The magic that fills every Pixar movie begins with its ability to make us care so much about non-human characters. Be it toys, cars, monsters, robots, rats; whatever the creature, Pixar fills them with brilliant and unmistakable humanity. I’m sure the mechanisms behind this identification are complex and multifaceted, but I’m going to ignore all that and offer a single, simplistic explanation instead. I believe Pixar humanizes their characters primarily by endowing them with our deepest fears and insecurities.
The beginning scenes in Wall-E cripple us with his loneliness; Finding Nemo opens with a nightmarish scene of losing family; Jessie’s “When She Loved Me” is one of the most poignant scenes of loss and abandonment I’ve ever seen.
As Pixar’s flagship franchise, Toy Story, captures this strategy perhaps more than any other Pixar movie. Jessie’s mournful dirge is just one example of the existential conflicts at the center of every film and character.
I’m sure if we stop and think about it, almost all of our darkest times are caused by the loss of some identity-forming thing: be it a belief, relationship, job… these moments force us to examine our purpose and value. Toy Story taps into these excruciating insecurities to create a bond between ourselves and its characters. Despite the seemingly silly crisis, (“being played with” ranks as one of the least dramatic Existential moments in film history) the insecurity carries such power that we can’t help but be dragged into their world.
The foundations of Existentialism provide the most philosophical (and least personal) parallel between ourselves and the psyche of a green plastic dinosaur named “Rex.” The post-Darwin crisis of belief caused a consequent crisis of identity: As belief in God plummeted, we were left with a meaning-gap in our lives. Without this meaning-giving Being, who are we? Do we have any purpose or value? Suddenly the greatest minds of the time were forced to grapple with what’s left when God’s gone.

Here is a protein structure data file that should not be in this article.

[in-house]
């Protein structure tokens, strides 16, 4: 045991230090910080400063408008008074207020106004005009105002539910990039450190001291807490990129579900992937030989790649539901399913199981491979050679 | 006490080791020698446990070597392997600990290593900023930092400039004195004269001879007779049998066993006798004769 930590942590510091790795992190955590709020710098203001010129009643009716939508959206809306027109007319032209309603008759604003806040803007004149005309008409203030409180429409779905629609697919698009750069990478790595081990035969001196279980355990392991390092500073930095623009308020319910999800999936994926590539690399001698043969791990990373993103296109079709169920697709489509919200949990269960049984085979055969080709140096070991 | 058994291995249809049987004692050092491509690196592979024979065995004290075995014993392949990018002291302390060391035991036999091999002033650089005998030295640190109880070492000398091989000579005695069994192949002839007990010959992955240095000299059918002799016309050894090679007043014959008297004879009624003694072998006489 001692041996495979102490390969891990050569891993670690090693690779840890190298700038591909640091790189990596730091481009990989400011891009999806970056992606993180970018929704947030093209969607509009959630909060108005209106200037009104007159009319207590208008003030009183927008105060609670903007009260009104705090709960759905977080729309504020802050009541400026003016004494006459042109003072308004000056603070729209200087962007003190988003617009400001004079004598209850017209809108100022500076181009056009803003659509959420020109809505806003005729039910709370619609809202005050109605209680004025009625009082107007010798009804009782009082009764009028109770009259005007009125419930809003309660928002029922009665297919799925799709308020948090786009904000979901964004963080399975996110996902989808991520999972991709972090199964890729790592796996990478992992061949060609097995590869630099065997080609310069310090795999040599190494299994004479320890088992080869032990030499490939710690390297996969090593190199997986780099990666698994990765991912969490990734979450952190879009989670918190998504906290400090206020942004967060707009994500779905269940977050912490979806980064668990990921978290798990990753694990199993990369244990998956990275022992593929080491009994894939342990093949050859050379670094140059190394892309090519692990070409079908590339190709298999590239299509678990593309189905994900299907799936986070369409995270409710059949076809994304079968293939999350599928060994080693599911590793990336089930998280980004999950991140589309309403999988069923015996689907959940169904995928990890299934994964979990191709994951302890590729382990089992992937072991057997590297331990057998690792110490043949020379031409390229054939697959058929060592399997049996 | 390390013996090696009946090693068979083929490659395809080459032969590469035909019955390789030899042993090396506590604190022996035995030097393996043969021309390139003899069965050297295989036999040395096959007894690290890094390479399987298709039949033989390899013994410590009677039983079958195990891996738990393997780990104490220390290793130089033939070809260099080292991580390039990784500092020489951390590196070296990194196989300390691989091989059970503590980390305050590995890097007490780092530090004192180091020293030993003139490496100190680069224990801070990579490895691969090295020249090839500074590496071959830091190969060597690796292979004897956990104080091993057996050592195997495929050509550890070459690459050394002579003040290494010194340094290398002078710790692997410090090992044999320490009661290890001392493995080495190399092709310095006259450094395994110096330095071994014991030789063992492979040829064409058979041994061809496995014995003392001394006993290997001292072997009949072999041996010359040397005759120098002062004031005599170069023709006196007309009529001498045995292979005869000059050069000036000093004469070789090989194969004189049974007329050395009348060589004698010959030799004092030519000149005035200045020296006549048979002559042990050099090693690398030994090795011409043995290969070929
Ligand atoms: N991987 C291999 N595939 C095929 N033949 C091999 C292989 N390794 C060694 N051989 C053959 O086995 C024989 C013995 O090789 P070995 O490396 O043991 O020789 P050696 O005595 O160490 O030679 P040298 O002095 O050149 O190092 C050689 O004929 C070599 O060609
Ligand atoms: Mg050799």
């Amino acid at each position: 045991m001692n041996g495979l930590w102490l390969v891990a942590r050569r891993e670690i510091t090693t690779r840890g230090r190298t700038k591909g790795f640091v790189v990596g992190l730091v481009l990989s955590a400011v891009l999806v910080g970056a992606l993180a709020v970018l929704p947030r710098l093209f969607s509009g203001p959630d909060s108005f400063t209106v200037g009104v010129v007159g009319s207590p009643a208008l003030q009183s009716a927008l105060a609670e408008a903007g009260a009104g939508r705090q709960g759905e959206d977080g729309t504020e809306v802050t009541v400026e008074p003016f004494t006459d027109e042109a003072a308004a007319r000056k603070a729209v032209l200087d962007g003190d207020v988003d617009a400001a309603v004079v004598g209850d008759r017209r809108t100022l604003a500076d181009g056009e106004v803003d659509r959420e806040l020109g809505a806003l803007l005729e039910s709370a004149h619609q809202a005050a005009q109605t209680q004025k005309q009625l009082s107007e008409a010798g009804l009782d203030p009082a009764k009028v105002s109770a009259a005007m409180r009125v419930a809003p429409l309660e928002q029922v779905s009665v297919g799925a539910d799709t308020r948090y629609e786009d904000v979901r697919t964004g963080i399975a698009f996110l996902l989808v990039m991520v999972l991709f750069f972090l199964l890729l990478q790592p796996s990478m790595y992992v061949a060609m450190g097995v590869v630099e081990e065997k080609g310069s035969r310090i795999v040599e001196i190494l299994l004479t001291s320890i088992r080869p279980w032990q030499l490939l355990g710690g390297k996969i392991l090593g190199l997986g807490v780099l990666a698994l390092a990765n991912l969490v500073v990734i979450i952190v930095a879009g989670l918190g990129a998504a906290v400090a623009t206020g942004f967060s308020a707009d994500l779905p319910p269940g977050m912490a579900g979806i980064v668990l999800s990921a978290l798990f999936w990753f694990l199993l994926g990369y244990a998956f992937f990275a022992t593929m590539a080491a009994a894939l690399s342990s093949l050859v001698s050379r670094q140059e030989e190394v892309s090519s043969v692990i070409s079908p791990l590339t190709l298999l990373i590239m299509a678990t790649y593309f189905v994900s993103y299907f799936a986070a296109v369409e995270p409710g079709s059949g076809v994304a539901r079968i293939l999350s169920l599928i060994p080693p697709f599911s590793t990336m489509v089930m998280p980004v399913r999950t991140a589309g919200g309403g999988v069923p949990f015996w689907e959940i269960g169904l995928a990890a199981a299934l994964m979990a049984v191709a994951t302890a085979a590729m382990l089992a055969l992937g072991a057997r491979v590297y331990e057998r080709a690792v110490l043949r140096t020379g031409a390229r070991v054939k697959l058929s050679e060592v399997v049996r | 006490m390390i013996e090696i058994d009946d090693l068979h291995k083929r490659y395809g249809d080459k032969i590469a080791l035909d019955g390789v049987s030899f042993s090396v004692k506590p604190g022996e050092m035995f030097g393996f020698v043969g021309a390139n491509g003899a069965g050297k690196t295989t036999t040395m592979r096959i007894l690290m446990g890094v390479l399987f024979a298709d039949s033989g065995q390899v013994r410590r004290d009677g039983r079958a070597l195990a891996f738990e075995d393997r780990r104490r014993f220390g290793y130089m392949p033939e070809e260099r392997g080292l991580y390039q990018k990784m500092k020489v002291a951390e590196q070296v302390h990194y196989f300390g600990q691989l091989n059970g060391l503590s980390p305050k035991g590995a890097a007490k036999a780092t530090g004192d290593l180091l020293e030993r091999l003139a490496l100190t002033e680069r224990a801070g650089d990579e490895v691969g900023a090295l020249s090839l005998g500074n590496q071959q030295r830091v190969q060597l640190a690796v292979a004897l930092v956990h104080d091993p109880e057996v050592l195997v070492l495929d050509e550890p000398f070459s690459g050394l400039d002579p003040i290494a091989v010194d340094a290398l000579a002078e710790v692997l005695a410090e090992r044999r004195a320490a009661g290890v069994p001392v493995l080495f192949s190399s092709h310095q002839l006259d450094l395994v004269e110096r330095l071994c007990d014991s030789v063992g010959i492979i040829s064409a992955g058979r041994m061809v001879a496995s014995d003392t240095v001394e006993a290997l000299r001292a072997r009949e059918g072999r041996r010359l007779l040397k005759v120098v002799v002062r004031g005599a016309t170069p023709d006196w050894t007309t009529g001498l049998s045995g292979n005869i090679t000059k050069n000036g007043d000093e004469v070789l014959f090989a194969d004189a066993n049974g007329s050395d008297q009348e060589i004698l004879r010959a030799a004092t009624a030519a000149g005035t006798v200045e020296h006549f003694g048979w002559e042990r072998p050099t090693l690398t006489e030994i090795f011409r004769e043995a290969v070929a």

Andy functions as a God-figure to the toys. When he begins to vanish from their lives they’re forced to come to terms with a new way of life, and the alternative sources of meaning and value that must come with it. Although the toys find new purpose and value in their relationships, Toy Story 3‘s closing scene, where Andy plays with and comments on every toy to Bonnie, remains powerful because it mirrors the divine affirmation we spend our whole lives looking for.
(Andy’s existence even creates a simple and understandable world, much like the ordering influence of a belief in God. His imaginative scenarios involve clear moral boundaries between Good and Evil that religion provides. See: Woody and gang vs. One-Eyed Bart, One-Eyed Betty, and Mr. Evil Dr. Porkchop.)
Yes, Toy Story mirrors some of the classic post-theist existentialism, but that’s not its real punch. Take, for example, Toy Story 3. Andy’s departure for college doesn’t only throw the toys into an existential crisis, Andy and his Mom struggle with their new purposes in the periphery of the story, too. Andy’s about to leave behind everything he’s known and so much of what’s constituted his identity until this very point. Having graduated high school a mere weeks before the movie released, this storyline had particular poignancy with me. Likewise, Andy’s Mom struggles with her own value now that her child is leaving the nest. Recreating yourself after 18 years, when “Mom” no longer feels quite right, is a brutal search for identity that fills in the edges of the film.
The existentialist doubt functions at even another level. Remember that the last movie was released in 2010, at the Great Recession’s very bottom. Millions of recently unemployed workers were forced to reexamine themselves without employment providing a sense of purpose and worth. As silly as it may be, toys horrified at the prospect of “no one ever playing with us again” likely struck a very sensitive cord in the victims of a failing economy.
By situating the characters in a scenario of extreme doubt and uncertainty, Pixar forces us to identify our own insecurities. In the end, Pixar’s real magic isn’t giving life to inanimate objects, it’s making us care for them more than we do so many flesh-and-blood characters that look like us but lack our faults.